When Alvestad and Edzard introduce the BH jussive inflexion, their first example is the word for ‘bless you’ at Numbers 6:24, “The Lord bless you and keep you”. They transliterate it into phonetic notation corresponding to IPA [jǝva:rexxa:]. A sequence -xx- would be phonologically exceptional in BH; the point below the first [x] letter is an ambiguous symbol, and I wonder whether it should not be read here as vocal shwa, [jǝva:rexǝxa:].

Contributors sometimes assume pieces of knowledge that may have been common to the workshop participants but will not necessarily be familiar to a wider readership. Nora Boneh has a term “futurate” which is evidently not quite the same thing as “future”, and in addition to Reichenbach’s symbols for tense analysis she introduces “P” for “perspective time”, in each case glossing the terms only via literature citations. It would have been helpful to include brief wording giving at least a broad-brush understanding of the terminology.

Most contributions are admirably empirical. I was startled, though, to read in Nora Boneh’s concluding section that “The theoretical framework endorsed here forces there to be a grammatical aspect category even in a language that does not morphologically mark the distinction.” I had not noticed any earlier statement of such a theoretical commitment, and I was left wondering how it affected the substance of the debate between Boneh and Nurit Dekel.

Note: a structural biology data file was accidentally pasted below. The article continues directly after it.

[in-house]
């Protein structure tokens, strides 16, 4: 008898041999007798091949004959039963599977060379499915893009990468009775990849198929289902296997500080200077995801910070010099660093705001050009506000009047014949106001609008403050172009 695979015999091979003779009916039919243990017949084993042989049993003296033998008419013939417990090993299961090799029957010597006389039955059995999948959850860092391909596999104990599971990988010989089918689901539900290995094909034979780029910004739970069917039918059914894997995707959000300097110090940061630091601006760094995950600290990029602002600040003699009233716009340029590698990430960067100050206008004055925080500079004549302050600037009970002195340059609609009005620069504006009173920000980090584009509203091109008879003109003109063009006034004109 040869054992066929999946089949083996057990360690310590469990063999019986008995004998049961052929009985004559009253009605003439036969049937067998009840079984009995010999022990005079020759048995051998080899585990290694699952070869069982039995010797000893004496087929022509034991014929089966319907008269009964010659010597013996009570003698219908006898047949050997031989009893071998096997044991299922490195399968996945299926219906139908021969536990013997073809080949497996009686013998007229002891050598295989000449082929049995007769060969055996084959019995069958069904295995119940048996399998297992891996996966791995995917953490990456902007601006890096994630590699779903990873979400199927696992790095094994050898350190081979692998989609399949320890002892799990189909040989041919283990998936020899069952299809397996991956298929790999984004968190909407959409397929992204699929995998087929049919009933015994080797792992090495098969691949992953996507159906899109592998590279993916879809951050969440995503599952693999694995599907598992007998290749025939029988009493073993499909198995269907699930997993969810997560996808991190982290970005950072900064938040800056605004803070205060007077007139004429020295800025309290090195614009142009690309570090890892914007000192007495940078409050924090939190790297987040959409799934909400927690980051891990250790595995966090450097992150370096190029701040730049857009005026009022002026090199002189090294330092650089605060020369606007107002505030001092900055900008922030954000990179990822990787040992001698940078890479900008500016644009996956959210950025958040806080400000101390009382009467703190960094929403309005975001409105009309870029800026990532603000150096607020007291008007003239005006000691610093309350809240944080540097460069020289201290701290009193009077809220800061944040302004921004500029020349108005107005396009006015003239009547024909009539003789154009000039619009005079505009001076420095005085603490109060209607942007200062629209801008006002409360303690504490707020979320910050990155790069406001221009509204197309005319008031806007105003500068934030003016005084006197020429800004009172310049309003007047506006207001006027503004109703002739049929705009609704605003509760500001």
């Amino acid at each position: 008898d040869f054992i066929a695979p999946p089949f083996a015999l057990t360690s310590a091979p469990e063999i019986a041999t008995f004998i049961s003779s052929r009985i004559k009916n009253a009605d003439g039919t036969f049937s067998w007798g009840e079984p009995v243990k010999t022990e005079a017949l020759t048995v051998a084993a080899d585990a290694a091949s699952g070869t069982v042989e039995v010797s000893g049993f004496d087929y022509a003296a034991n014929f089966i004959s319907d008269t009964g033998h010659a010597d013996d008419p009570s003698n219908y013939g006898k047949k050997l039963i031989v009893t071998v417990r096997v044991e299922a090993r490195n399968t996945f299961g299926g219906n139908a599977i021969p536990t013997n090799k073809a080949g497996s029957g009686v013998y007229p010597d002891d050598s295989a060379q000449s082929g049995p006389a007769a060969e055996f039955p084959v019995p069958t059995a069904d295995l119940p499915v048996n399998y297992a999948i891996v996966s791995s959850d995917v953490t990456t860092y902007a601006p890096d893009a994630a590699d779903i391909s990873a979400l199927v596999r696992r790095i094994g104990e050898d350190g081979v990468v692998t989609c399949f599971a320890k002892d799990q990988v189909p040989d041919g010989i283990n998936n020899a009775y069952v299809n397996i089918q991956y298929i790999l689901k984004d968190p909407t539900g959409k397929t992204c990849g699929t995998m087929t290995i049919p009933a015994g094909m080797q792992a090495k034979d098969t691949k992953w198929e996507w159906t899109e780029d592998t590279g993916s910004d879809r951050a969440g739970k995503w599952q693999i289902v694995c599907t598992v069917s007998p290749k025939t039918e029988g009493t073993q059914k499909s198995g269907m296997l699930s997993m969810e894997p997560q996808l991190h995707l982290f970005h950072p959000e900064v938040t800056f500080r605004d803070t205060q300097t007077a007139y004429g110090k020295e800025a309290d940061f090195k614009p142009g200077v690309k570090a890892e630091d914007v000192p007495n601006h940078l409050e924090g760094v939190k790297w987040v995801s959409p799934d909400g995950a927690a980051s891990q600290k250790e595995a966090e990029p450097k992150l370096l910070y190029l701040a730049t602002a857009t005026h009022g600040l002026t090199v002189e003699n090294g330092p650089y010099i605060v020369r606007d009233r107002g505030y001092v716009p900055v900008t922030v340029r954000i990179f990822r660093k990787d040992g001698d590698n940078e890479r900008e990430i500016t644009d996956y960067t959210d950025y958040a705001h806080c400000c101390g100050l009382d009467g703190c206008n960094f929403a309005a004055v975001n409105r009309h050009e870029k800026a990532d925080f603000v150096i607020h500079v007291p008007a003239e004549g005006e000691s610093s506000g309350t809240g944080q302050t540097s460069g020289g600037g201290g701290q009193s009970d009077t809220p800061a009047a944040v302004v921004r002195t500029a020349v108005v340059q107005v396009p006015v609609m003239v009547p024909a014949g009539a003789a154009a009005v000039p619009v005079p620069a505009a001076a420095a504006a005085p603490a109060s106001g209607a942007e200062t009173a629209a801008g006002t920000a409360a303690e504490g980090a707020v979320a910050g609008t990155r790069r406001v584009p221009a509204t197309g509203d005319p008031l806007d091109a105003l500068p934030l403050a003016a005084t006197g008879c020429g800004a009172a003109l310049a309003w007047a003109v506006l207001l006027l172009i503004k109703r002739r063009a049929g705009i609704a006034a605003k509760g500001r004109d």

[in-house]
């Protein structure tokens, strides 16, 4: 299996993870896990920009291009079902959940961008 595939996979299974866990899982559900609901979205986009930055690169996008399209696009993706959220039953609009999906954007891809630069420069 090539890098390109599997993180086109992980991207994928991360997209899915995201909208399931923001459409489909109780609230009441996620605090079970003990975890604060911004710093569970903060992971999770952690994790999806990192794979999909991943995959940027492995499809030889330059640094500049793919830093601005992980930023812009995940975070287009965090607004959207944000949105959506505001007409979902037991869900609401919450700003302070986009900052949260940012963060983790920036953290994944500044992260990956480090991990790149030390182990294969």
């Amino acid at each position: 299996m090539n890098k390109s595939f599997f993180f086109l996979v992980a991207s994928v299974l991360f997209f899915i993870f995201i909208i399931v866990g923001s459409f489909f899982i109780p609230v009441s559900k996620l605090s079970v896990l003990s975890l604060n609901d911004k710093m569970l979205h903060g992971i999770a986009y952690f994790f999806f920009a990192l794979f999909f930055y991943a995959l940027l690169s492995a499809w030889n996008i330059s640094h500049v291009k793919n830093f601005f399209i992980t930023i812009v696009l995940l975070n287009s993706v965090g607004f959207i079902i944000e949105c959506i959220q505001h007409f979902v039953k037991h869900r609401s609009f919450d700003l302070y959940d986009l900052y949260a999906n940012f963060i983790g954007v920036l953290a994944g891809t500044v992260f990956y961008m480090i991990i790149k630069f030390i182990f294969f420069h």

Like so many books published in Continental Europe, this one contains no index.

But it is a reviewer’s task, or part of it, to nit-pick. The issues I have listed do not negate my assessment that Edzard’s volume is a very worthwhile publication. Anyone interested in its topic will want to read it.


Goldenberg, G. 2013. Semitic Languages: features, structures, relations, processes. Oxford University Press.

Reichenbach, H. 1947. Elements of Symbolic Logic. Macmillan (London).

Weingreen, J. 1959. A Practical Grammar for Classical Hebrew, 2nd edn. Oxford University Press.
Geoffrey Sampson graduated in Oriental Studies at Cambridge University in 1965, and studied Linguistics and Computer Science as a graduate student at Yale University before teaching at the universities of Oxford, LSE, Lancaster, Leeds, and Sussex. After retiring from his Computing chair at Sussex he spent some years as a research fellow in Linguistics at the University of South Africa. Sampson has published in most areas of Linguistics and on a number of other subjects. His most recent book is a new edition of ''Writing Systems'' (Equinox, 2015).